Riverboat ring your bell

Published 2:23 pm Friday, December 6, 2019

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I thought about those words in the headline – lyrics from the theme song to the 60’s TV Western ‘Maverick’ – when I got word of NFL Carolina Panthers football coach Ron Rivera getting fired on Tuesday.

Rivera earned the nickname ‘Riverboat Ron’ for his habit of gambling by going for it on fourth-down, and doing it well before analytics became the craze in this sport.

But for now – temporarily, I hope – the gambles are over.

Rivera finishes his career in Charlotte with a record of 76-63-1 in the regular season and 3-4 in the post-season, including one trip to the Super Bowl.

The Panthers were Rivera’s eighth try at securing an NFL head coaching job. When former owner Jerry Richardson gave him his big break, he became the only Latino coach in pro football (and leaves as one of just four minority head coaches in the NFL, period). He came from good coaching stock: Super Bowl winner with the ’85 Chicago Bears, and 14 years toiling as an assistant coach and later coordinator.

There were times I thought he was an outlier in Charlotte. This huge Californian deep in Dixie; learning how to say y’all at his press conferences. But when his Queen City home nearly burned down two years ago, along came this huge outpouring of love and appreciation.

Like his house, Rivera was a survivor. First, when former owner Jerry Richardson wanted to fire him in 2012; three years before he would coach quarterback Cam Newton to an NFL MVP Award, linebacker Luke Kuechly to a Defensive MVP Award, lead the team to a Super Bowl with a 15-1 regular season, and twice be named NFL Coach of the Year. That’s seven years longer than what was supposed to be his coaching ‘death sentence’.

Truth: I wanted him gone in 2014 when the team started 3-8-1, but that year they not only bulled their way to the playoffs, but that was when they won one of their three NFC South division titles.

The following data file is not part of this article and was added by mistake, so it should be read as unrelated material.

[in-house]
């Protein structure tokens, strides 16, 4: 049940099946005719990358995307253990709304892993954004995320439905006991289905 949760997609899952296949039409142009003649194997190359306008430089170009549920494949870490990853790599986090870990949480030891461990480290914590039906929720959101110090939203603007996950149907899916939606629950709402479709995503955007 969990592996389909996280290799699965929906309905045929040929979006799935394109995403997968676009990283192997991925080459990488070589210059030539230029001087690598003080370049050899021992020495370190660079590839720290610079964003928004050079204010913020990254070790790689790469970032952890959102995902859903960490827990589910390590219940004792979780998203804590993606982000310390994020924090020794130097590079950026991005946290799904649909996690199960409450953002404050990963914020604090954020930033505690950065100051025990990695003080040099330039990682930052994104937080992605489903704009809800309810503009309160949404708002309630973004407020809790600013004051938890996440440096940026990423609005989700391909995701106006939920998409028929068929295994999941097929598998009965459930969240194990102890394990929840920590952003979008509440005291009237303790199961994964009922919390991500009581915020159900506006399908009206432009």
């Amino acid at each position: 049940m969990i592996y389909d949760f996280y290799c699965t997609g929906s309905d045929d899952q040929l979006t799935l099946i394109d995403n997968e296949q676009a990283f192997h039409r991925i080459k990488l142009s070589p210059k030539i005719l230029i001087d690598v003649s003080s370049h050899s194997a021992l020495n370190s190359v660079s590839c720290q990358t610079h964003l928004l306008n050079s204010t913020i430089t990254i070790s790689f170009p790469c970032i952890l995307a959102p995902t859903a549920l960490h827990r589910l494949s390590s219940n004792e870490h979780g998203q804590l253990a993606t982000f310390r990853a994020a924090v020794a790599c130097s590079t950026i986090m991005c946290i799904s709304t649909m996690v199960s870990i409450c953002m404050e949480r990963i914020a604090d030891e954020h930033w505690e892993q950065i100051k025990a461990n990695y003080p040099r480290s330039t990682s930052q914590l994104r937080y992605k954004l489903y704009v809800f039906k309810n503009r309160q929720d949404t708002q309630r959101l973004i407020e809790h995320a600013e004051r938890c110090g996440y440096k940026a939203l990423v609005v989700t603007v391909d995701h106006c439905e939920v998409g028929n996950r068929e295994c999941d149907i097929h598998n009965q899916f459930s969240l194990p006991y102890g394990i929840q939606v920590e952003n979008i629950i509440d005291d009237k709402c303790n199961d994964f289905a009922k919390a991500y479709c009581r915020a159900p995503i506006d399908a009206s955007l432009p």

Sad as this parting seems now, yes, it was time for Rivera to go. The team had gone flat too often since the last of those three titles and their run to Super Bowl 50 in 2015. In the 60 games since they got steamrolled by Denver, the Panthers have gone 29-31. David Tepper came in, paid two-and-a-quarter billion dollars for the franchise, and then has to watch them go 12-16 in the 28 games since. Maybe some will see now what he meant a couple of weeks ago about not tolerating mediocrity. A parting like this was necessary – hard, but necessary.

Some of Rivera’s demise will certainly fall – fairly or not – at the feet of quarterback Cam Newton, who finally announced mid-week that he is scheduling foot surgery for the end of the year instead of waiting until March or April like he had been for previous body repairs for his other maladies.

Newton-wise, this franchise is at a crossroads. Moving the former number-one pick could bring some draft assets in return while saving the team more than $19 million in salary cap space.

If Newton stays and it doesn’t work out, he can leave in free agency in 2021 without Carolina owing him one dime. As for Kyle Allen, who’s done more than yeoman work this season as his replacement, just ask New Orleans with Teddy Bridgewater, the Colts with Jacoby Brissett, and even Jacksonville with Gardner Minshew, if having a solid, reliable backup pays off.

In terms of what the team would do with potential assets, that really depends on who the General Manager is, making current GM Marty Hurley’s future with the team as curious as Newton’s. Because of so many 2019 injuries, it’d help to shore up the offensive line before trying to find a quarterback, but fans are also growing weary of mediocrity and another 8-8 season would be a killer. If the Panthers decide to part ways with Newton, they better have an answer, and fast.

Hmmm!?! Are you heeding any of this Mr. Tepper? Better count your chips on the table, because who’s the gambler, now?

 Gene Motley is a Staff Writer at Roanoke-Chowan Publications. Contact him at gene.motley@r-cnews.com or 252-332-7211.